To clean the slingers requires some special tools.  You will probably want to remove the engine from the frame.  You will have to remove everything in front, that means the magneto & generator.  The timing chest has a lot of Allen screws & you must heat the cover. You will have to remove the cylinders & pistons.   Don't try to remove the rods at this point. Removing of the large flywheel nut is required, locking the flywheel (like one does with an Airhead) in order to undo that nut. You will be removing the oil pump drive nut which is a left-hand thread, and remove the gear (on a taper). You will rotate the crank & remove all 4 of the front cam bearing housing screws, then heat the top of the crankcase quite hot & remove the camshaft with the rear cam bearing.

There is a small bearing forward of the main crank gear; it needs to be heated quite hot & then pulled off.  You will have to put the flywheel back temporarily & lock it again so you can do the gear work.  You can then remove the front main bearing retainer ...with a heated crankcase.  If the old style main bearing retainer is cast iron, it may be cracked.

As Mike pointed out, for the R50S, R69, and R69S you'll need a special tool which keeps the self-aligning rear main bearing aligned. Fasten tool into place, heat the rear of the crankcase, pull the crank forward & "roll" it & the rods out of the crankcase.  Remove the rear main bearing which had better be very tight.  If it comes off easily, the rear of the crank is necked, this can be fixed at high cost.

Now you can remove & clean the slingers. The deposits are HARD and difficult to remove completely.  It may be easier to buy new slingers.

At this point you want to inspect everything & get new bearings (rear main is $$$).  If you use standard number 6207 for the main bearings, be sure they have metal cages and 11 or 13 balls not use bearings that have a plastic cage and 9 ball bearings. The other bearings are not very expensive.  You will need new gaskets & seals, rear main seal, etc.

If the engine is relatively worn, maybe you need to hone the cylinders, get new piston rings, maybe even pistons.  How are the valves, valve seats, valve guides?  What about the generator brushes, ignition points, etc?  Think about honing the cylinders, touching up the valve seats, new generator brushes, points, condenser, plugs and maybe wires.

Re-assembly is rather involved.  Better get a good book.  Mike recommended the BMW Blue Book manual.

Maybe you should be in touch with Vetch! ...and/or farm the job out ...or?

NOTE:   The singles are different in some ways.  No need to get into them here, you would easily see the differences during disassembly.


This is a slightly edited copy of information from :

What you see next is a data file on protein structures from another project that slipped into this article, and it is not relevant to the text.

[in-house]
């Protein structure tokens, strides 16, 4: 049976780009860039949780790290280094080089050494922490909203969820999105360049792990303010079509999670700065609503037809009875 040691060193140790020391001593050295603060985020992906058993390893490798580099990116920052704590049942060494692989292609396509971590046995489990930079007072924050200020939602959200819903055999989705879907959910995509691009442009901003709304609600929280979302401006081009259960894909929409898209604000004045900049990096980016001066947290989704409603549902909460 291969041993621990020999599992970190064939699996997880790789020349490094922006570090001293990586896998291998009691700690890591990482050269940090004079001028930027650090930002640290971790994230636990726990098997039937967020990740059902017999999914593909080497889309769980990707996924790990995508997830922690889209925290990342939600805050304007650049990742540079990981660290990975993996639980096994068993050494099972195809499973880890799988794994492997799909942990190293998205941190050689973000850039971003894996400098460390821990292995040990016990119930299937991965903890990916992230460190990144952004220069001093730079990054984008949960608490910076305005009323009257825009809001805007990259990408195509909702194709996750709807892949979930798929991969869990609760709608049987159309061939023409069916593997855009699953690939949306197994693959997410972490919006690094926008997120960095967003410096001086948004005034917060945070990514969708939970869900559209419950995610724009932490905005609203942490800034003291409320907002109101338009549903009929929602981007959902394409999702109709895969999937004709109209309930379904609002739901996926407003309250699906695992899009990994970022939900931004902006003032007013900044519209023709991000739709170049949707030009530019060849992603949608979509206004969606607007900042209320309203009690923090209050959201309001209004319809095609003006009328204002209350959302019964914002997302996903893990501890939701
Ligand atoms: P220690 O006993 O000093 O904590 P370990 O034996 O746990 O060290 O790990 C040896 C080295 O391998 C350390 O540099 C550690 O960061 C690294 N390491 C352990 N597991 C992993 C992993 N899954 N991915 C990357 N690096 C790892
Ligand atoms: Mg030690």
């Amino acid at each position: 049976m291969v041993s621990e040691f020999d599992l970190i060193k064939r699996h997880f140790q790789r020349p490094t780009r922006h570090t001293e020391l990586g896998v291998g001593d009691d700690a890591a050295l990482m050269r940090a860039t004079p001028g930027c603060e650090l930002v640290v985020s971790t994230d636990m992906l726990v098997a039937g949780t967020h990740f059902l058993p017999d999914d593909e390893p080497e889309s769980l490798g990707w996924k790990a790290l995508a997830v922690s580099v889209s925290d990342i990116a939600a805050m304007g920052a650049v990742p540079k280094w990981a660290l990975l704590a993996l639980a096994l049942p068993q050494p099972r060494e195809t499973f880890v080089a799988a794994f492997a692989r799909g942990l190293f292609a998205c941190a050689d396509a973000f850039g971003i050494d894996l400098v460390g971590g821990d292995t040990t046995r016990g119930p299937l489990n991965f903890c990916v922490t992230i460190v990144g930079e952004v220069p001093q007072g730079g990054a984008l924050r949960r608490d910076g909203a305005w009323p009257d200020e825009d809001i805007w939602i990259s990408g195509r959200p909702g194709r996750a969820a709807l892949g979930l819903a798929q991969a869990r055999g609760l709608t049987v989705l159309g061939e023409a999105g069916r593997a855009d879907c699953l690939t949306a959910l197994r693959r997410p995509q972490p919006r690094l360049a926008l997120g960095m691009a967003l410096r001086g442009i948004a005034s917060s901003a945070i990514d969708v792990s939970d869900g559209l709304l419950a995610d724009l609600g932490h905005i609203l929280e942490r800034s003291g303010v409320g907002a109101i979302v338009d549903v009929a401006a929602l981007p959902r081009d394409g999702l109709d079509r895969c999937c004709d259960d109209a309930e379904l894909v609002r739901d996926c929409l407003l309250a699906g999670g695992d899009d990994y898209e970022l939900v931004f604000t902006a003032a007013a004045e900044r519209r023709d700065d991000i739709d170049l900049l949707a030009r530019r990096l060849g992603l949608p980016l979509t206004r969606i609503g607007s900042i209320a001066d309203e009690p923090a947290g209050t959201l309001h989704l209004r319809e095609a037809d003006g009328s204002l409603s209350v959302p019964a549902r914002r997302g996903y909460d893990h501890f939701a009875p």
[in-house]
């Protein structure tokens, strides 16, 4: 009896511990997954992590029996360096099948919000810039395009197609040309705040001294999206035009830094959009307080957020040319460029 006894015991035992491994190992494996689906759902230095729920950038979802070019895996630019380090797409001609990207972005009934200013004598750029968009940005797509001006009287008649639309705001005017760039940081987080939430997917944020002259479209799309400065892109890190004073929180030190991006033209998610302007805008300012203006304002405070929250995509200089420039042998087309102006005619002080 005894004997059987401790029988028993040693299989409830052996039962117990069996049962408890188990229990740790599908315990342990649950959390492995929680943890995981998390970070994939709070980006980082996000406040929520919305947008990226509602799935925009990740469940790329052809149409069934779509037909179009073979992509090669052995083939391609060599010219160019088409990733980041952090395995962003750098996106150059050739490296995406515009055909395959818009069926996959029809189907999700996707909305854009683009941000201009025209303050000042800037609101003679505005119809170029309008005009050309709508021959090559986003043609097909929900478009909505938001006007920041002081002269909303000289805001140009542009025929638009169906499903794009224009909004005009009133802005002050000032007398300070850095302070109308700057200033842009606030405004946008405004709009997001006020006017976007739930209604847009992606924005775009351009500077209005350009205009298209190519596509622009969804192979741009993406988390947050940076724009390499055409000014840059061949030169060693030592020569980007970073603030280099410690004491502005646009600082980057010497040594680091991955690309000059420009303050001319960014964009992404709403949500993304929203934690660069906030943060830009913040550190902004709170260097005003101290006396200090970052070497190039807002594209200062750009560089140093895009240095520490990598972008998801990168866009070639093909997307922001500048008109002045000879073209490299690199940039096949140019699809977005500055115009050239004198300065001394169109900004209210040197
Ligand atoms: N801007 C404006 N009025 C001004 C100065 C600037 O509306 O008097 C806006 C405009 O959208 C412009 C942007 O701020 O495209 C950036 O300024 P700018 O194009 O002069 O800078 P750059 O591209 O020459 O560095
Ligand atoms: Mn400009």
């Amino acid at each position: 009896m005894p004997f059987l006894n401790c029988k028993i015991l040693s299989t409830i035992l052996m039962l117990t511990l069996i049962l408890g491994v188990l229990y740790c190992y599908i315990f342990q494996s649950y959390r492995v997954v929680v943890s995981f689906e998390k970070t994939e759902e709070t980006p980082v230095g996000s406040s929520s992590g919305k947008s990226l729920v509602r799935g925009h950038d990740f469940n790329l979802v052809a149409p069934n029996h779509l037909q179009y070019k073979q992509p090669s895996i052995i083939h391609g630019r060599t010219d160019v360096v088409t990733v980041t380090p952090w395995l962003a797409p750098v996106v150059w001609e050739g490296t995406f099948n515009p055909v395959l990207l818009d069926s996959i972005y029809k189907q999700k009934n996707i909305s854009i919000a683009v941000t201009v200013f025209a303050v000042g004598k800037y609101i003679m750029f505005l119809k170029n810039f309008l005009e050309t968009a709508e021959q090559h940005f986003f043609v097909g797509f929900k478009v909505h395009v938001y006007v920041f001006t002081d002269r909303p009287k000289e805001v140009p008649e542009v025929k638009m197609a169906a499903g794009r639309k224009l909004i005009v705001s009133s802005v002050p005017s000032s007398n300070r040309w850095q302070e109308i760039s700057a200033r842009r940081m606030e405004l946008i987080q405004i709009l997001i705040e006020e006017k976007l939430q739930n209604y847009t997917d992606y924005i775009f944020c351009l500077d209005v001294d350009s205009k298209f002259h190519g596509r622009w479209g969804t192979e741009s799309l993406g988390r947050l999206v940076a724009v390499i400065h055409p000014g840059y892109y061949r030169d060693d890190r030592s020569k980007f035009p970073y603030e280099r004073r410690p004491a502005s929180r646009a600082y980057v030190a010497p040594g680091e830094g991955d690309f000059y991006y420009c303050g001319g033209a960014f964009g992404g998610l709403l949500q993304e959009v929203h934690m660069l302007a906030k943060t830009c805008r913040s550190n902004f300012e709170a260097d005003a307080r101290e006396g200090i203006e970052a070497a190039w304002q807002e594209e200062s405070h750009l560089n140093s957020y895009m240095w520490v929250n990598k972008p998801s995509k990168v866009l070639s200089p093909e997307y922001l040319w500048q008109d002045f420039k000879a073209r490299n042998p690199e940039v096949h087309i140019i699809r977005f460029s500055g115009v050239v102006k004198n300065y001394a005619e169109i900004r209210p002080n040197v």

Bench Mark Works, Craig "VETCH" Vechorik:  An excellent source for information, parts, and technical help.    Two divisions, one in Mississippi, one in Canada.  Snowbum disagrees only with his remarks on not using GL5 oil on /5 Airheads and later.   Vetch stocks parts for the old BMW's ...and quite a few for the later bikes, including manuals & other literature.  Well worth your time to browse this site.  Almost a must if you have a pre-Airhead (before 1970 models).    check it out for /2 parts sketches...etc.

I don't typically discuss the /2 and /3 bikes; or, really, anything built before December 1969.  I also do not "follow" Vech's site, nor the sites for the older bikes. Two reasons.  One is that my huge notebook on the /2 and /3 era bikes was somehow lost.   The other reason is that these old bikes have a specialized following, some of who are much more knowledgeable than I am my memory has faded on them over the years, as I got further & further away from working on them.  However, there are some sources for information, such as a /2 LIST on the internet (and other lists or groups), and in a very few books. One of the books that is just about a must to own is the Barrington Motor Works BMW /2 Restoration and Service Manual.  This is a well done book, reviewed by many 'experts' in the field before it was published.  The book is roughly $100, and worth it.  or call 607-664-2673

rev. dates:
05/28/2012:  clean up article a bit, narrow it too.
10/14/2012:  Add QR code; add language button; update Google Ad-Sense code
09/22/2014:  Add a few references, clarify a few details.  Fix layout.
03/30/2016:  Update metacode, scripts, layout, fonts, colors.
11/18/2016:  Metas, scripts, layout, cleanup, minor improvements in clarity, links.

Copyright, 2012, R. Fleischer

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Last check/edit: Monday, January 15, 2018